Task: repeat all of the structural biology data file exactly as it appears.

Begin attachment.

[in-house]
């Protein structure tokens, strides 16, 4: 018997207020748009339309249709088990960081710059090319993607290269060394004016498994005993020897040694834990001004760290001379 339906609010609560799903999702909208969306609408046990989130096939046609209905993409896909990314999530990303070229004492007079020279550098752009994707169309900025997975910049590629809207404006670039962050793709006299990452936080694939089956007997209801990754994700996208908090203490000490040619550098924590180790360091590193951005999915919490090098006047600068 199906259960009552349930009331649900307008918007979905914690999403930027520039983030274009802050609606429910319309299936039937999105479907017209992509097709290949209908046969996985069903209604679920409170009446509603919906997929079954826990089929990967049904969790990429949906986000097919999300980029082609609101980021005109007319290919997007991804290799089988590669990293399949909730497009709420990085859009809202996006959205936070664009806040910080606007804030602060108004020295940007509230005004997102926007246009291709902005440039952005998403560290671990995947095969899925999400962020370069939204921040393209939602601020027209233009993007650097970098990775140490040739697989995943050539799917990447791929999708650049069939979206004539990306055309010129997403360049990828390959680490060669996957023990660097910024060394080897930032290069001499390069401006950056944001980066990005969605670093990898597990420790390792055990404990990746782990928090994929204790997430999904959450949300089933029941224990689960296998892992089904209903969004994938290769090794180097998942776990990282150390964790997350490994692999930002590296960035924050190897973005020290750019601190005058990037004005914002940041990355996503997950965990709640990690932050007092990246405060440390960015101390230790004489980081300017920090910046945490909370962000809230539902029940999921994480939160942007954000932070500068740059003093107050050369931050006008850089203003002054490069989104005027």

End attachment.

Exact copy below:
[in-house]
């Protein structure tokens, strides 16, 4: 018997207020748009339309249709088990960081710059090319993607290269060394004016498994005993020897040694834990001004760290001379 339906609010609560799903999702909208969306609408046990989130096939046609209905993409896909990314999530990303070229004492007079020279550098752009994707169309900025997975910049590629809207404006670039962050793709006299990452936080694939089956007997209801990754994700996208908090203490000490040619550098924590180790360091590193951005999915919490090098006047600068 199906259960009552349930009331649900307008918007979905914690999403930027520039983030274009802050609606429910319309299936039937999105479907017209992509097709290949209908046969996985069903209604679920409170009446509603919906997929079954826990089929990967049904969790990429949906986000097919999300980029082609609101980021005109007319290919997007991804290799089988590669990293399949909730497009709420990085859009809202996006959205936070664009806040910080606007804030602060108004020295940007509230005004997102926007246009291709902005440039952005998403560290671990995947095969899925999400962020370069939204921040393209939602601020027209233009993007650097970098990775140490040739697989995943050539799917990447791929999708650049069939979206004539990306055309010129997403360049990828390959680490060669996957023990660097910024060394080897930032290069001499390069401006950056944001980066990005969605670093990898597990420790390792055990404990990746782990928090994929204790997430999904959450949300089933029941224990689960296998892992089904209903969004994938290769090794180097998942776990990282150390964790997350490994692999930002590296960035924050190897973005020290750019601190005058990037004005914002940041990355996503997950965990709640990690932050007092990246405060440390960015101390230790004489980081300017920090910046945490909370962000809230539902029940999921994480939160942007954000932070500068740059003093107050050369931050006008850089203003002054490069989104005027």